As a boy, I was fascinated with London. Ever since the first visit I can recall, I was captured by the feel of the city, the restless energy and steady beating heart of the Thames, by its magnificent buildings, by its seething humanity and perhaps above all, by the fact that this was a physical, lasting legacy left to my generation by our visionary ancestors.
Of late, and particularly under the former less-than-illustrious Labour Government, the city, and above all, the City of London, has changed immeasurably, covering everything from towering finance buildings – the glass Babels of our day – to new railways, to reformed legislation and altered boundaries. As my interest in the city grew, what fascinated me was that in spite of the relentless surge of progress and change in a city that is plausibly more ‘international’ and ‘cosmopolitan’ than it is English, bastions of Englishness, of our shared heritage and of the bold ambition of our predecessors still exist, and more importantly, continue to serve their original purpose into this brave new age.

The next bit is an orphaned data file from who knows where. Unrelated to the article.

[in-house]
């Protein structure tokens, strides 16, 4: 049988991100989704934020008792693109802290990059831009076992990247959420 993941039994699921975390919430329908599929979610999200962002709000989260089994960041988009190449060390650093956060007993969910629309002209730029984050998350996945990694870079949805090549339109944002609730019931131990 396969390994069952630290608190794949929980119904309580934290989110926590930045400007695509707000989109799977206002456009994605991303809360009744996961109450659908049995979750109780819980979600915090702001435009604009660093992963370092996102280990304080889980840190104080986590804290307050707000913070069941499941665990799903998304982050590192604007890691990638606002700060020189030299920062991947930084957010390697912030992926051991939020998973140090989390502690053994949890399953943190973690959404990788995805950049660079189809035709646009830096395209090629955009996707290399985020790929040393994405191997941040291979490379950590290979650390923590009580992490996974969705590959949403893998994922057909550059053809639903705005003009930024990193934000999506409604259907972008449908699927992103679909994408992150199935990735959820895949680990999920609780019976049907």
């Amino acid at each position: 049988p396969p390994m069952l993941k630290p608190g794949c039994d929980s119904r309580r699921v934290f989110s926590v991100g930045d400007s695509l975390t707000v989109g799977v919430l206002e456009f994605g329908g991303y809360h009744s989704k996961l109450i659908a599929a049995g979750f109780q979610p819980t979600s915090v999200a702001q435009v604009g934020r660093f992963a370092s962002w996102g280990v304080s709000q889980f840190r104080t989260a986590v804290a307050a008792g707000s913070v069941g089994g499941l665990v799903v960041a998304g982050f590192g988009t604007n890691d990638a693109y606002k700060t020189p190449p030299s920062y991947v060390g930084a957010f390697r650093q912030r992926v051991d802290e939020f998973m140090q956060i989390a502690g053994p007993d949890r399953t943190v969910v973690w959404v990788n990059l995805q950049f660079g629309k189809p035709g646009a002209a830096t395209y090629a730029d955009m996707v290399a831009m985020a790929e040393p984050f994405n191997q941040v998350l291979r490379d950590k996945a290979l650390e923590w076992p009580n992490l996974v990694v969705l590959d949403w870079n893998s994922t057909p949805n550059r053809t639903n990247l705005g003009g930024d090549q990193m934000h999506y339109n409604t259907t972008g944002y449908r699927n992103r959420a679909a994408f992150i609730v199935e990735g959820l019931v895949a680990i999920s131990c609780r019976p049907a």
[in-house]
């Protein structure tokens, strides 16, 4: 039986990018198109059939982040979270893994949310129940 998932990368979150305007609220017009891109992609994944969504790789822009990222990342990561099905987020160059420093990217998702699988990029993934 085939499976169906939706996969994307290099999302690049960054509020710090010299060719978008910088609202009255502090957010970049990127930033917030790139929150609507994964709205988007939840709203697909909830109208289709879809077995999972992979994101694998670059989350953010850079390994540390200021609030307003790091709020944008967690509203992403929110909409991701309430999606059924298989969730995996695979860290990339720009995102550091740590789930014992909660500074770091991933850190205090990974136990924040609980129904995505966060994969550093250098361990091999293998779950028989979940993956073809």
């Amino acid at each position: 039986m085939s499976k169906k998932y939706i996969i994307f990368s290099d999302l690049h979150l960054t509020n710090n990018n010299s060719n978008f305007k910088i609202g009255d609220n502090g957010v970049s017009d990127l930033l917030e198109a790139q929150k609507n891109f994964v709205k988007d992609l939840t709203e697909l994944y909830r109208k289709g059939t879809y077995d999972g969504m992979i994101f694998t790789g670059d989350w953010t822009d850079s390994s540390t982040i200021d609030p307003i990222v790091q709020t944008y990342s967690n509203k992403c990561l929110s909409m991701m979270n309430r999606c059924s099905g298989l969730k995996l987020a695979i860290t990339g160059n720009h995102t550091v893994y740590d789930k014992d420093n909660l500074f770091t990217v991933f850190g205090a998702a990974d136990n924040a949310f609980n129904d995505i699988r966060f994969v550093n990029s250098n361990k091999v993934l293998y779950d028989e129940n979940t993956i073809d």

I longed to discover what the continued significance and importance of London’s secret heritage is to the modern Englishman. What can we learn about our ancestors; what echoes of those who spoke with such conviction? What can we learn about our place in this modern city; what can we claim as truly ours? What can we ascertain about ourselves? Over the next three days, I shall be documenting recent exploratory visits to the capital, taking in visits to the Churches of the City of London, to the London Borough of St. Pancras, and to the City of London Cemetery and Crematorium, to discover the living and dead legacy of our forebearers.
As always, feedback, contributions, recollections and insights are heartily welcomed: please feel free to make full use of the comments section below, or get in touch on Twitter.